We drove down the driveway, turned right so that we could see the front of the house one last time, and then the dam broke. The tears and the deep breaths and the attempt to control all well-intentioned behavior was for naught. The house looked so empty. The grounds were just beginning to look like winter with little foliage, and just by looking up and through the light of thewindows, you could tell it was empty . . . as in nothing left, no furniture, no lights, no paintings, no curtains, etc. It was time for us to keep moving.
We headed the car toward our beloved Martha’s Vineyard, knowing that we were going to a place not only loved, but a place that would enrich us and nourish us and make us feel wonderful . . . once we made the break from our home of almost 30 years. With all the turmoil going on in the country and around the world, with all the people suffering, we knew we had nothing but blessings in our life and had no right to be maudlin or depressed. So we kept our sights on the road and kept on moving.
But it is not possible to leave a home and neighborhood and friends and everyday people that we interacted with for so long without feeling something, make that a lot of something. Not only is it a change in a lifestyle and area, but a realization that we are now at an age where this is expected. Maybe it is even a rite of passage. That is what was hardest for me. To know that even though we could have stayed in our home outside New York city, it was a time in our life where it would be too much to take care of, worry about and spend money on. Why shouldn’t we be doing things for fun and excitement and broadening our horizons in new worlds? After all, we are of the age where the saying goes “do it now or you might not be able to do it at all.” That always sticks in my craw and is never easy to accept. Our home had been home for so long and we had lived through every wonderful, sad, challenging and riveting emotion one lives through in a life, so age had to be a factor and remind us of the times we had had and the memories that will be with us forever. A house is only a structure. A home encompasses lives and living. But still we must keep moving.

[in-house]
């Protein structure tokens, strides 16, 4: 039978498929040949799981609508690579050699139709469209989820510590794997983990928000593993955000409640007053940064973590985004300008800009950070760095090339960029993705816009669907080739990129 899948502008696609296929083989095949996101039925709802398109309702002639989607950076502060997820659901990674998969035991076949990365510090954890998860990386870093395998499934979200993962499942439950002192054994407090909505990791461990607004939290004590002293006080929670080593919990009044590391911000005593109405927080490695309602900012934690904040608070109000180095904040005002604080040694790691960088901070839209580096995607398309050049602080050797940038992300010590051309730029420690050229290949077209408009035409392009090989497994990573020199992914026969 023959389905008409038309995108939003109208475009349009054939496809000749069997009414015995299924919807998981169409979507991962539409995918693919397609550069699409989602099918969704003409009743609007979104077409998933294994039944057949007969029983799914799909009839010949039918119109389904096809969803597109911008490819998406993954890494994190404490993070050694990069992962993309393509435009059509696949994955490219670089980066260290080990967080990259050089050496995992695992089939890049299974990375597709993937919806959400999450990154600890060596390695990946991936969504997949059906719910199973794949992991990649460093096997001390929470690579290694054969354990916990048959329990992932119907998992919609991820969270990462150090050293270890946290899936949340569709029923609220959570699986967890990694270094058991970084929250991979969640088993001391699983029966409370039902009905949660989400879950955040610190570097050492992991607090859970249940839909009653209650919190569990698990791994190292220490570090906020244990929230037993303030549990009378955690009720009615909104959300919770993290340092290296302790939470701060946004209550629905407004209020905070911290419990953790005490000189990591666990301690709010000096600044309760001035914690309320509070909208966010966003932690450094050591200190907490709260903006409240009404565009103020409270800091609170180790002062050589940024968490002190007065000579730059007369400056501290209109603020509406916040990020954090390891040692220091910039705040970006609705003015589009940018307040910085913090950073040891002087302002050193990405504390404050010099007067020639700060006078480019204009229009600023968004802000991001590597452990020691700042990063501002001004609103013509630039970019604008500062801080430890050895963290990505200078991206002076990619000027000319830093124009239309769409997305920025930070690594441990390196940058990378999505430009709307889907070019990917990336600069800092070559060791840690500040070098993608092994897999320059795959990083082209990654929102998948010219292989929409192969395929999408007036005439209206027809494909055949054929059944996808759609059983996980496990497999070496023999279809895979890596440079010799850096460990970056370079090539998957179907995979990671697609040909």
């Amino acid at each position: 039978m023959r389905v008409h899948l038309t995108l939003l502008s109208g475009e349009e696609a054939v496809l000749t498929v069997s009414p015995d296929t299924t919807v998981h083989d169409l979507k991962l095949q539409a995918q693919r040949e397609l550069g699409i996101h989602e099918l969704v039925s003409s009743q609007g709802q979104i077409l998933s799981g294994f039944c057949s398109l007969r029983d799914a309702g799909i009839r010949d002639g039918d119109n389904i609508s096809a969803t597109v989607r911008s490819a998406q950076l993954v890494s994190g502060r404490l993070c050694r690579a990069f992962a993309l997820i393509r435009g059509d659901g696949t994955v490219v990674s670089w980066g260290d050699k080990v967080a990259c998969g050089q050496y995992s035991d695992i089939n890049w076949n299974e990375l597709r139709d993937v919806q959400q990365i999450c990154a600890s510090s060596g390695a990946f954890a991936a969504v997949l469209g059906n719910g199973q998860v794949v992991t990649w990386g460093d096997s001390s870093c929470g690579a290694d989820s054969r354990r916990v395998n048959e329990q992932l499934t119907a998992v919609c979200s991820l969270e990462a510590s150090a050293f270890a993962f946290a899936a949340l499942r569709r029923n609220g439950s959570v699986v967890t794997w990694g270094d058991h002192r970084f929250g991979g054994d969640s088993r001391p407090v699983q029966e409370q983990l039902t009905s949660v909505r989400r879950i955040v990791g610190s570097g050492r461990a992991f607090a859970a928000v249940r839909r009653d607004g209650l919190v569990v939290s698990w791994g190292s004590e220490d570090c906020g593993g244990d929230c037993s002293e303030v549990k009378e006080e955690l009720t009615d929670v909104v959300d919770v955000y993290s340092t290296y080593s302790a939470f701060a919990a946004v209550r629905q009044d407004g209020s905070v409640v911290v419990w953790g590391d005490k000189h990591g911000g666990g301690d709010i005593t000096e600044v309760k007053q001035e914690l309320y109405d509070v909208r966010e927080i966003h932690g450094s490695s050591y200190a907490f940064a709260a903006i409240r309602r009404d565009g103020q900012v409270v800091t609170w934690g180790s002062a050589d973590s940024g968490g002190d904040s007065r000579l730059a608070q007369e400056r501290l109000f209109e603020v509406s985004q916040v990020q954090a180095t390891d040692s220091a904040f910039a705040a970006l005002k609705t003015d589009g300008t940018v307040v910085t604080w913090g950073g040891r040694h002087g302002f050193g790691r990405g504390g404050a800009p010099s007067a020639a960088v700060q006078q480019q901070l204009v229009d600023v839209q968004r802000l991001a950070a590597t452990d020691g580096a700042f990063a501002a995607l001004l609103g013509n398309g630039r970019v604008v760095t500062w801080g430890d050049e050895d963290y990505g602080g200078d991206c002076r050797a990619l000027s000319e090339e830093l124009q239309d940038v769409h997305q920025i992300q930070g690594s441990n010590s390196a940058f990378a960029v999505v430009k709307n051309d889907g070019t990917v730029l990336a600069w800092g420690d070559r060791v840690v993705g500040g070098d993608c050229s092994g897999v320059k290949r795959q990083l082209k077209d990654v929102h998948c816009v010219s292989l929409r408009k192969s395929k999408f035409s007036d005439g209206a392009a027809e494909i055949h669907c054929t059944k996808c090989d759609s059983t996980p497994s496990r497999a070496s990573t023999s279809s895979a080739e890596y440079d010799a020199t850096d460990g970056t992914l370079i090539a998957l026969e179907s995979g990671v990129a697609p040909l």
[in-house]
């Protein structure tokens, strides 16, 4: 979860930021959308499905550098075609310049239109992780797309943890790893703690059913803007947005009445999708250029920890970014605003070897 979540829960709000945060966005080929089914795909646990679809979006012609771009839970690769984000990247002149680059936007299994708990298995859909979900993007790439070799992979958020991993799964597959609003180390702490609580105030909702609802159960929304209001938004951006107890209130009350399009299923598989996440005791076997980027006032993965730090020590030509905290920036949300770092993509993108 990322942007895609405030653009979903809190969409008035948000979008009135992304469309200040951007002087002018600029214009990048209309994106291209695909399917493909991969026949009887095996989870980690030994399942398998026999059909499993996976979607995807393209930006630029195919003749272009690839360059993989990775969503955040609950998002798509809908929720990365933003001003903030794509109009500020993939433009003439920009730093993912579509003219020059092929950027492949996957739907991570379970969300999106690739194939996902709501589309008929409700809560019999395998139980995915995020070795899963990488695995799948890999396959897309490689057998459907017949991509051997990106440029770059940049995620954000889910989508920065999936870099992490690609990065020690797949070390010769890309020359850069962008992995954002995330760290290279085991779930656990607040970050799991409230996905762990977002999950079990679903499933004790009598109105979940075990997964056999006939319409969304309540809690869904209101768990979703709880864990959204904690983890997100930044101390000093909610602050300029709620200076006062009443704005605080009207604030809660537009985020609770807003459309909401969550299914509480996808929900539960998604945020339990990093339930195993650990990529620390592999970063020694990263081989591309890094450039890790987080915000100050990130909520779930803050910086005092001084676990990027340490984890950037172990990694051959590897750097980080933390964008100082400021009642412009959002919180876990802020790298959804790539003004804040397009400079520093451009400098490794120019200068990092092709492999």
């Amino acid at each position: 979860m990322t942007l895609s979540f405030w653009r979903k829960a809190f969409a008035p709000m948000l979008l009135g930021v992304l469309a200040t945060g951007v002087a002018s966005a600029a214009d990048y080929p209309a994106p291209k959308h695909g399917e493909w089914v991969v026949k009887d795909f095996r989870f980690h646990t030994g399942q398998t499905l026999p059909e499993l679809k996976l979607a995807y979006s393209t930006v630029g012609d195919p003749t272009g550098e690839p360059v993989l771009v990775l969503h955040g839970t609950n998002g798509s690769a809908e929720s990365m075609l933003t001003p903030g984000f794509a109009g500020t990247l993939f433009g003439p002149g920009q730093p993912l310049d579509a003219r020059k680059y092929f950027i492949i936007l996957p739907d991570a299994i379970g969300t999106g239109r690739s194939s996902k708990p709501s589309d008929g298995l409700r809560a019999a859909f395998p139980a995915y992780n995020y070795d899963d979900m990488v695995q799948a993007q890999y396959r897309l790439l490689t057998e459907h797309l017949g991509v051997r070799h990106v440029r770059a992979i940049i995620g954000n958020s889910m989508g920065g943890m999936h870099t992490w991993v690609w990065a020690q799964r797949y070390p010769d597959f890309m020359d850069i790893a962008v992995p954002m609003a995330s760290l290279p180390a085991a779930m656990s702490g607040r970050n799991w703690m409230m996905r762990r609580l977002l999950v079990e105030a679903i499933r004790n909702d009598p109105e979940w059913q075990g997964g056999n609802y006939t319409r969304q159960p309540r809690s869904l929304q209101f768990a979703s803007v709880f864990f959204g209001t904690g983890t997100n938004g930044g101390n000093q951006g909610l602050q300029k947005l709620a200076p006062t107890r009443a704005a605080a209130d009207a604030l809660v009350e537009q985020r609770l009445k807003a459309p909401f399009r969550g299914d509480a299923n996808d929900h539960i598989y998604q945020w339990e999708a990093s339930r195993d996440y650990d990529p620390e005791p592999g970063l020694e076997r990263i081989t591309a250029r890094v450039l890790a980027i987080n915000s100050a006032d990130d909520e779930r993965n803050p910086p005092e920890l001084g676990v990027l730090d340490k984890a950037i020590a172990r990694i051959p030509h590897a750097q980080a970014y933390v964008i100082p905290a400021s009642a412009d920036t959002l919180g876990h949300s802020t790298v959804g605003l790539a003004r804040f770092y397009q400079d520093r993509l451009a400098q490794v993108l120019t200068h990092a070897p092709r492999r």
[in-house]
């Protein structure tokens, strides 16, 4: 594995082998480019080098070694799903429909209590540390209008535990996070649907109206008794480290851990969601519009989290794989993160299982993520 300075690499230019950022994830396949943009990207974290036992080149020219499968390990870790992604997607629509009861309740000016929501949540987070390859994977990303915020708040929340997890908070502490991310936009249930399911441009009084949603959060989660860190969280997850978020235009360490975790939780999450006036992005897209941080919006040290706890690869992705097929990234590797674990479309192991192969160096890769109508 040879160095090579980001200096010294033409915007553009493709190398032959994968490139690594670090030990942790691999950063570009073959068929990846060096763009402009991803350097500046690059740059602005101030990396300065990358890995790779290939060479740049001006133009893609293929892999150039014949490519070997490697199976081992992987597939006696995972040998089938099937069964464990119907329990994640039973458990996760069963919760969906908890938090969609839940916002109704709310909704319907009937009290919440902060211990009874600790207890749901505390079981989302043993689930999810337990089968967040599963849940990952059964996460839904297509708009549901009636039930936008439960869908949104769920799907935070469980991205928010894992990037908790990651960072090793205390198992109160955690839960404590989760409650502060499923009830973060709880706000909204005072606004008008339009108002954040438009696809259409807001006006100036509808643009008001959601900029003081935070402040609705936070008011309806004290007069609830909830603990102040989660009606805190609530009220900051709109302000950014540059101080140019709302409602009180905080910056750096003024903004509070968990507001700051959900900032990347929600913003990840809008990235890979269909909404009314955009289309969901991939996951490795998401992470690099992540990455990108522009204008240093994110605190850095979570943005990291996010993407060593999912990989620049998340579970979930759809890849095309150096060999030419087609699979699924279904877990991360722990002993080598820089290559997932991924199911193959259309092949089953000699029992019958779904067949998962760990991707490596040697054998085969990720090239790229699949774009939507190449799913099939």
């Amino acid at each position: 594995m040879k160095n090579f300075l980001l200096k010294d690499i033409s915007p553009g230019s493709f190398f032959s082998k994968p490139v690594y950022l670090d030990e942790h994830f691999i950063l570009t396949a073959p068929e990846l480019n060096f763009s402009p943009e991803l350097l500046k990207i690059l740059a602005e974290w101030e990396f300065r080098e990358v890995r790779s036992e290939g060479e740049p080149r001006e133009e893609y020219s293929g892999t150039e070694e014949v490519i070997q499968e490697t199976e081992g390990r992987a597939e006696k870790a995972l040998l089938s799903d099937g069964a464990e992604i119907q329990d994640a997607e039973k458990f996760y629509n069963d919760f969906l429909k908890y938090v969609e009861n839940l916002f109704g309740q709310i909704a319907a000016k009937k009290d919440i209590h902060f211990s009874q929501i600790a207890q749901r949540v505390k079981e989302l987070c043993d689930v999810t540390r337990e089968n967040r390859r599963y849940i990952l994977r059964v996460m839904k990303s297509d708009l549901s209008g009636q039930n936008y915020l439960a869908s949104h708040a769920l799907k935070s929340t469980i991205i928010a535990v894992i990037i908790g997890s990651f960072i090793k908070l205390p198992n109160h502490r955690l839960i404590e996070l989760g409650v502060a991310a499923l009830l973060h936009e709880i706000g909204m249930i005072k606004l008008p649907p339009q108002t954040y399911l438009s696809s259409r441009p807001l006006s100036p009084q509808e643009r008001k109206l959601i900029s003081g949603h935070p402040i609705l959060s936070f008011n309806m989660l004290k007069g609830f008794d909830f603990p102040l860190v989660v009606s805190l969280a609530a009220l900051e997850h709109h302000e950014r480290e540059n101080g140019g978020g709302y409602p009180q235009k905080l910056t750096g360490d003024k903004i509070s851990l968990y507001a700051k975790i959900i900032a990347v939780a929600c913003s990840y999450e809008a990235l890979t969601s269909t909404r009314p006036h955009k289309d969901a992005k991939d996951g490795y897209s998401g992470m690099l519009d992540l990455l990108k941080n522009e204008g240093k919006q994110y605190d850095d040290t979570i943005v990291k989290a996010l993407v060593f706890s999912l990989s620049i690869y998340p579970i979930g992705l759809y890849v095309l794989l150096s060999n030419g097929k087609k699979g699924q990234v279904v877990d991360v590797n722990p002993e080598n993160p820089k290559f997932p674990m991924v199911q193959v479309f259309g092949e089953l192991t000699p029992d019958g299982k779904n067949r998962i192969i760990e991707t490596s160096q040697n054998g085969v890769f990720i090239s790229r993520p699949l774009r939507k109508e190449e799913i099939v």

Now, after all the boxes have been unpacked, all the memories of a 50-year marriage and a lifetime of children and now grandchildren, I think I have made some sense out of why we are here, why we moved, why it was time (even though that has to do with age!) and why we can never look back if we want to move ahead. The years ahead are just as exciting as the ones we left behind. And with technology we never feel really far away from kids and friends. And it is also not like moving to some really far away place. We are only three hours from any of our kids and one lives right here on the Vineyard. So it is a bittersweet time, but a positive one too. How lucky we are to have made the choice at all, butespecially to a place like the Vineyard. We don’t need to keep on moving. We are here.
Susan Lamoreaux lives in Edgartown.